Do the fallen remember?
I remember my father, held on to the rum and he held on to the memories of the Korean war blood. I would stay-up with him and I would help him walk to his bed. He told me often, my son. I killed and I killed, son. I couldn’t kill enough to save my good friends John and Michael.
I stood in a graveyard outside of Paris. 50,000 white markers, a World War two graveyard. I read names of men, who cannot speak no-more. I wonder what they would say? Most were just boys and young men. Just beginning to live and now I stand in the field of silence. I hear whispers. Please no-more war.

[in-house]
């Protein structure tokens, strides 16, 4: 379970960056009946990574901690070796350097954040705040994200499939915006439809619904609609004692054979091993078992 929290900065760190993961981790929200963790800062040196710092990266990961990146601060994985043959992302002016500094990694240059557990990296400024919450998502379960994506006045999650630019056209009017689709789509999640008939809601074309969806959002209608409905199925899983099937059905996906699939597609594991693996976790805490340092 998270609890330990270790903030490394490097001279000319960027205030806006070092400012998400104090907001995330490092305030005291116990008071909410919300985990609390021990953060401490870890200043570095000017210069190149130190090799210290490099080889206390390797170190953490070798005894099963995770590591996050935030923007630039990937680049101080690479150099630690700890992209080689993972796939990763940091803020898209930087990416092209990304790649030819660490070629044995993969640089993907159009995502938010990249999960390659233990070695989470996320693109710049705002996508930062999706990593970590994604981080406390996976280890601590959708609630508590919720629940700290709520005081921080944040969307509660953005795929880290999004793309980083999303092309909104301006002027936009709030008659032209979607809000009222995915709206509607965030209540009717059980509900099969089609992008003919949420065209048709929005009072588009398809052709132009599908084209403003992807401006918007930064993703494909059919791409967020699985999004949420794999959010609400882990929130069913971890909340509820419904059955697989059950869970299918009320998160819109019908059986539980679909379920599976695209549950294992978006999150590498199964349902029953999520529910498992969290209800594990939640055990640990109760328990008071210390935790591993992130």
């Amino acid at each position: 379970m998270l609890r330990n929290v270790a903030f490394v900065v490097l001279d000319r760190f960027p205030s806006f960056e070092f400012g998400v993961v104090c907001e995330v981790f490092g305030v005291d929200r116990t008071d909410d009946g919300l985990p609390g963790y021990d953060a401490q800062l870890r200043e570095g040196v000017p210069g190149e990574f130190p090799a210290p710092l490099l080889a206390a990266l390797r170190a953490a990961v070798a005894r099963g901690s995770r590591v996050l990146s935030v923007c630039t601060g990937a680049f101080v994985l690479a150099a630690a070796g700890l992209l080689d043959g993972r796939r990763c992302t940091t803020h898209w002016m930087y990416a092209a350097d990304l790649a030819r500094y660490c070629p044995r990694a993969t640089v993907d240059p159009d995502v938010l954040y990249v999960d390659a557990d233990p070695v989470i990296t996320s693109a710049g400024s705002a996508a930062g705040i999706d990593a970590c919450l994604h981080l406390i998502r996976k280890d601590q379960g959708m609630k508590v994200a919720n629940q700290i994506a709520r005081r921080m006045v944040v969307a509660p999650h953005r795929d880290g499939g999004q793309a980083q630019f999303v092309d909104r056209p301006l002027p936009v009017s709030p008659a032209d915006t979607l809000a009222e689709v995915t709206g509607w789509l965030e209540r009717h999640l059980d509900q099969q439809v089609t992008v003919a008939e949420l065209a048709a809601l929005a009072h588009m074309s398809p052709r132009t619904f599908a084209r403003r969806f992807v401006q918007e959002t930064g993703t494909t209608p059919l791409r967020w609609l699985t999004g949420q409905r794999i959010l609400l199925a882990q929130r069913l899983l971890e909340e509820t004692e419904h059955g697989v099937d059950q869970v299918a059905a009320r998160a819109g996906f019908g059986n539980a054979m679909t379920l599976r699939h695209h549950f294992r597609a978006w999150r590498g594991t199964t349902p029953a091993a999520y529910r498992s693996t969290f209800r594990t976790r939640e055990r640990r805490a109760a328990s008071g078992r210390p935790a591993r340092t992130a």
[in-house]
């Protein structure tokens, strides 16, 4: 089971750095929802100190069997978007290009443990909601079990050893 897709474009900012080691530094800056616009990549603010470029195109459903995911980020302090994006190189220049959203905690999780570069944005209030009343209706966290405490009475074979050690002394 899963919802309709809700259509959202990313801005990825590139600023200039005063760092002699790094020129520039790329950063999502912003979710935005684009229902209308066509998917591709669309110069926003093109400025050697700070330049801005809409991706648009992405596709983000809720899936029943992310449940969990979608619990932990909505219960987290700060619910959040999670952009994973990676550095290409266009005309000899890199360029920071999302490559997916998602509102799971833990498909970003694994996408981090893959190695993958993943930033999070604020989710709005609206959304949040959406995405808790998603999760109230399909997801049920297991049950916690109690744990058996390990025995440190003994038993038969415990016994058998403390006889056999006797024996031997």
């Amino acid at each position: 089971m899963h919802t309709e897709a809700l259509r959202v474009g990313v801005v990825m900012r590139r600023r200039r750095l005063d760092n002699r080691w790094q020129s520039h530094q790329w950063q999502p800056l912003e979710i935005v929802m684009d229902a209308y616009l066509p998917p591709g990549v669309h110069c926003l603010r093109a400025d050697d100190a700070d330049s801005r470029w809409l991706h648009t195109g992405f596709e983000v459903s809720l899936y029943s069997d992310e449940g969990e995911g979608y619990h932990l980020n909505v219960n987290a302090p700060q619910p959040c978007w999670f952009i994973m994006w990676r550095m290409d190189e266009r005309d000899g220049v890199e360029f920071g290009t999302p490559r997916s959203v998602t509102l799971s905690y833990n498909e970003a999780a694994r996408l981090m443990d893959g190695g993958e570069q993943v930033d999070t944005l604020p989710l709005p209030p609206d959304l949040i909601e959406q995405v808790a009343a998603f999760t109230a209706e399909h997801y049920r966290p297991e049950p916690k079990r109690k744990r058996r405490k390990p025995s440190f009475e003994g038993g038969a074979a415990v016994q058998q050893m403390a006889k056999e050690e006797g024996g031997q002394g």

I left war un-marked, my cold heart didn’t know the mercy of burden yet. One day, good friends started to fall in Iraq in the new wars. War found me at home in Michigan and I learn my father’s sadness. I sat by a good friend grave, killed in a far-away war. I told him. I am with you my good friend, I haven’t forgot your smile and your laughter. I tell your children often. How much you loved them. They are beautiful and Megan is a mama now. The boy looked like you. I drink his friend favorite beer, Miller lite. I leave three cans by his grave-stone. I asked the sky. Do the fallen remember?